Damn that disguise. AMG doesn’t want us to see its new 573bhp supercar in all its glory just yet, so its still wearing spy photographer-foiling black tape and cladding. Long nose, short rump, gullwing doors: the SLS clearly draws on its famous mid-’50s forebear the 300SL for inspiration.
But the detail stuff is what’ll really make it and that’s still hidden.
Never mind. Because I’ve just driven AMG’s new beast around the Nordschleife and here’s the skinny: the SLS isn’t just good, it’s brilliant.
Here’s what you need to know. It uses a 6.3-litre, normally aspirated V8, which pumps out 573bhp and 650Nm of torques. The engine’s block is the same as AMG’s other mighty 6.3-litre V8, but the intake and exhaust are different, it uses dry sump lubrication, and there are forged pistons.
The SLS’s weight distribution is 47:53 front/rear, and the engine is mounted low down to promote a tidy centre of gravity. There’s a new seven-speed dual-clutch transmission, with a rear transaxle.
And the body is an exceptionally stiff aluminium spaceframe. This transmission and body configuration takes AMG Mercedes into virgin territory. In fact, take note AMG fans: this is the first all-new, clean-sheet-of-paper project AMG has ever undertaken.
Ten minutes later, it’s Meyer that I follow onto the circuit in a 95 per cent finished SLS. He’s driving an SL65 Black; that’s some pace car. Following a man who’s racked up more than 5000 laps of the Nordschleife in the 665bhp skunkworks SL should be a recipe for disaster, but a) he’s not really trying and b) the SLS is amazingly easy to drive quickly.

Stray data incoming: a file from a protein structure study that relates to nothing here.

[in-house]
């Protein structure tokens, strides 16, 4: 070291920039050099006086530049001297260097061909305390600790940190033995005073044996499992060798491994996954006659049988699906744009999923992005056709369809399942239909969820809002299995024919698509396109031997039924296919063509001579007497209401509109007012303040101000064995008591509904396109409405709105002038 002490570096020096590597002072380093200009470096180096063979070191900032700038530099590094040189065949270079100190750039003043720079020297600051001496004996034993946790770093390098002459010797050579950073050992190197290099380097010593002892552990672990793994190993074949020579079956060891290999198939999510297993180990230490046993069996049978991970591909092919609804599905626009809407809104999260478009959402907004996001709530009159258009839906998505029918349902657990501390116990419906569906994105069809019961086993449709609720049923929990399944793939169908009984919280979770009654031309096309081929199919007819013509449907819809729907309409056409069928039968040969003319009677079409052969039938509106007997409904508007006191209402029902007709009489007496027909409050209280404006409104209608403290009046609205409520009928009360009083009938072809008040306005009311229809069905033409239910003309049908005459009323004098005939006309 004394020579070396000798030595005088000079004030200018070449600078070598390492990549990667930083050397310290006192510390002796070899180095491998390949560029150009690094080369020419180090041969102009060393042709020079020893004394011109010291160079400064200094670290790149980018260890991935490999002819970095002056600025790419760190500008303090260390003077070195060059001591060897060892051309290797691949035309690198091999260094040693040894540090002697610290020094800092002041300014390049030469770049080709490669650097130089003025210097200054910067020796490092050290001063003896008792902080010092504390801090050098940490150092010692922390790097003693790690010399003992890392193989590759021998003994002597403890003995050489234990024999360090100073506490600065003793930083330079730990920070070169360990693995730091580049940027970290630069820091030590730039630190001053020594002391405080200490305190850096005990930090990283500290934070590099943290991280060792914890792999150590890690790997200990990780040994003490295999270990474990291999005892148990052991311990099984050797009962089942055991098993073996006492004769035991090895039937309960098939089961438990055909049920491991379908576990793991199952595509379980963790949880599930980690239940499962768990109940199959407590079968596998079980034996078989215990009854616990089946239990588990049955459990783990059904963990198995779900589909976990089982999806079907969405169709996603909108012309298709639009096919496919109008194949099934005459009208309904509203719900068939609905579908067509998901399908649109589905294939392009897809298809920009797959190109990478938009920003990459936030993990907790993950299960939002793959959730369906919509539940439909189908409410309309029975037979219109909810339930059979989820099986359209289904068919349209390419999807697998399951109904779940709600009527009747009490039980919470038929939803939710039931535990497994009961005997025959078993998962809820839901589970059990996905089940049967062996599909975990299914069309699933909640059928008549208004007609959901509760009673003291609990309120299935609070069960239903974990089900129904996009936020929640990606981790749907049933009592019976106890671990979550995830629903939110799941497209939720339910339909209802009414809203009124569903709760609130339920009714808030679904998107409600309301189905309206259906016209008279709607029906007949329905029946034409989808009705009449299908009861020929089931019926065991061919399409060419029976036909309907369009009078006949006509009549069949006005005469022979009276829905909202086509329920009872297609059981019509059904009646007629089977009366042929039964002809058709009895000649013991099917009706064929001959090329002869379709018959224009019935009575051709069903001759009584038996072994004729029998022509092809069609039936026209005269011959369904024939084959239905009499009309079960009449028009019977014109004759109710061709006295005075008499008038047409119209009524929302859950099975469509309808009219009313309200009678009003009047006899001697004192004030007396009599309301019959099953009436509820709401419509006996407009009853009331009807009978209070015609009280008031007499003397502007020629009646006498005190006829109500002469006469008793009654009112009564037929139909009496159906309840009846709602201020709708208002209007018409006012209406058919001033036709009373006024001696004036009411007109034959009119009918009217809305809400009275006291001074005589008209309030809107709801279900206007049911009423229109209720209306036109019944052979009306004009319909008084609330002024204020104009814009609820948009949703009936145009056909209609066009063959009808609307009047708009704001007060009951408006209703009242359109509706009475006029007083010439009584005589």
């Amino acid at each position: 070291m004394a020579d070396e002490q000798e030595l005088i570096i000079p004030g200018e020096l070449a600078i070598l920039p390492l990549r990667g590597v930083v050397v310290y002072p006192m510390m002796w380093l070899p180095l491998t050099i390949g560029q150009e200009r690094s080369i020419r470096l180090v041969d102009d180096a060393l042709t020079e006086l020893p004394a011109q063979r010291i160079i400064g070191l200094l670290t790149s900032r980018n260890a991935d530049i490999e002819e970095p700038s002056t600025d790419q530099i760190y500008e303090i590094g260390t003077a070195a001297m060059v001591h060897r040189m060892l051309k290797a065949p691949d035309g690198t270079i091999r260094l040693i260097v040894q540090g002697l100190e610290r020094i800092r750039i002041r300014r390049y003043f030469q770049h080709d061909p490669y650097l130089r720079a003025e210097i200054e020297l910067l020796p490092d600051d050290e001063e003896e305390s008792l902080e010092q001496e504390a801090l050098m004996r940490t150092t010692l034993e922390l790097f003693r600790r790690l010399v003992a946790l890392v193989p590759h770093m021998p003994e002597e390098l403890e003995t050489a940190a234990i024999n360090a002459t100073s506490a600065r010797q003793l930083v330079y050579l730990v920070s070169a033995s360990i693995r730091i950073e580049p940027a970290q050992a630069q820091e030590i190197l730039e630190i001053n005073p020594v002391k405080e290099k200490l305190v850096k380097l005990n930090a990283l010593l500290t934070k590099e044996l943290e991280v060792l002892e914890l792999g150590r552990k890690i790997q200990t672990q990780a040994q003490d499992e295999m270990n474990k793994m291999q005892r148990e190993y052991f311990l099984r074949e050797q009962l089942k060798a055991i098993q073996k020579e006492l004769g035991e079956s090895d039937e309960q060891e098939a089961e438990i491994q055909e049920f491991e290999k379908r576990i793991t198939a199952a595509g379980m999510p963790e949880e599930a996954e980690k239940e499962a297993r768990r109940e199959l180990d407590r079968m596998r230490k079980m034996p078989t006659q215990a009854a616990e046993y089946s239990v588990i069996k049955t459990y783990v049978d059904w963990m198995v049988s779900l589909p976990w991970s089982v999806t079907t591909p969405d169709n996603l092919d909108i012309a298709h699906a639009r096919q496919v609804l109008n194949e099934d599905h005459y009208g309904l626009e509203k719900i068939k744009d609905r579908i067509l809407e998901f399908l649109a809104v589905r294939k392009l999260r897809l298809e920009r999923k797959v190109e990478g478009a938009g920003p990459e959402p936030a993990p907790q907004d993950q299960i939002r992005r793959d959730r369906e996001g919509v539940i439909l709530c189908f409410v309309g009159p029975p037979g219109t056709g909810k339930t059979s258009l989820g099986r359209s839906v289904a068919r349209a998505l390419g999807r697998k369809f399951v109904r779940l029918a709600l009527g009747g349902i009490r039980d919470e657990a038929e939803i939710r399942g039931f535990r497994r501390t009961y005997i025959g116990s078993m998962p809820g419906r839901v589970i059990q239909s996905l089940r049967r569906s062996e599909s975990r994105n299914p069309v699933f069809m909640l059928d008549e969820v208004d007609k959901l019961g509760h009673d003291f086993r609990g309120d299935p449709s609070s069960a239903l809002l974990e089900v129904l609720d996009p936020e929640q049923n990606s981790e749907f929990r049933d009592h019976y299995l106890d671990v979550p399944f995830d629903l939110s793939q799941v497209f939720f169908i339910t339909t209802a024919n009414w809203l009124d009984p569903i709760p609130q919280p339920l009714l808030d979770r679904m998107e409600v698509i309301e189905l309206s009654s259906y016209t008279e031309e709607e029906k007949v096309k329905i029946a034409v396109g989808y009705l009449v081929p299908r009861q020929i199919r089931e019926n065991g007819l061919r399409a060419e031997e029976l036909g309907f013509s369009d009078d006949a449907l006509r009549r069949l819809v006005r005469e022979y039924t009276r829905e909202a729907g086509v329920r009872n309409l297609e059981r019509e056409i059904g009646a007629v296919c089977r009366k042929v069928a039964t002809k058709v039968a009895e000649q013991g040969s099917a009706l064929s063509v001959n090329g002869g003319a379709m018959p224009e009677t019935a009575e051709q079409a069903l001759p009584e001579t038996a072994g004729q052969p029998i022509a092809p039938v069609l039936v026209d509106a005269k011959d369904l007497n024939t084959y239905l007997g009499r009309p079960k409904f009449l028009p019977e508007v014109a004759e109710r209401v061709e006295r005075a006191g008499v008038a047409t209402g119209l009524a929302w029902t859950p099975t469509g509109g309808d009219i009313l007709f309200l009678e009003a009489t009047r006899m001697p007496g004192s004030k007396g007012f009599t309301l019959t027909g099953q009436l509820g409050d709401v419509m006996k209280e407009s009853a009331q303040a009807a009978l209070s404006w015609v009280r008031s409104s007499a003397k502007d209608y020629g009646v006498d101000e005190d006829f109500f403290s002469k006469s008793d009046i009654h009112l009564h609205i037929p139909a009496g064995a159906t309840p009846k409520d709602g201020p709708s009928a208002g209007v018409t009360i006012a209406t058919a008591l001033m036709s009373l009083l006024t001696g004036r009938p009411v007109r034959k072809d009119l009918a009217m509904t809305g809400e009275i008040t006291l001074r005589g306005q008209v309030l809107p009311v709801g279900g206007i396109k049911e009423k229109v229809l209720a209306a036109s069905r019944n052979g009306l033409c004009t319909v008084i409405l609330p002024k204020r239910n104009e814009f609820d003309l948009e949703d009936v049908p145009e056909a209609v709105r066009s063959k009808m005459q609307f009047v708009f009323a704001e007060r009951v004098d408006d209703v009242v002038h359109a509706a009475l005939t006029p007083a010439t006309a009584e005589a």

In fact, it only takes three corners to realise that this thing is going to be a very serious contender when it lines up against Ferrari’s imminent 430 replacement and the new McLaren road car.
It feels immensely solid, makes all the right hardcore sports car noises, yet scythes from apex to apex with tremendous balance and poise. This particular car is fitted with AMG’s third generation ceramic brakes, and they’re superb.
There’s a new multi-stage traction control system – a bit like Ferrari’s manettino-operated set-up – and even with it switched on, the amount of grip the SLS generates means it’s rarely troubled. The dual-shift ’box is as smooth as you’d expect, and downshifts are accompanied by a fantastically hard-edged rasp.
AMG says software improvements will speed up the downshifts even further.
The SLS is revealed at Frankfurt in September. We’ll drive it on the road before the end of the year. On this evidence, it’ll be one of 2009’s highlights.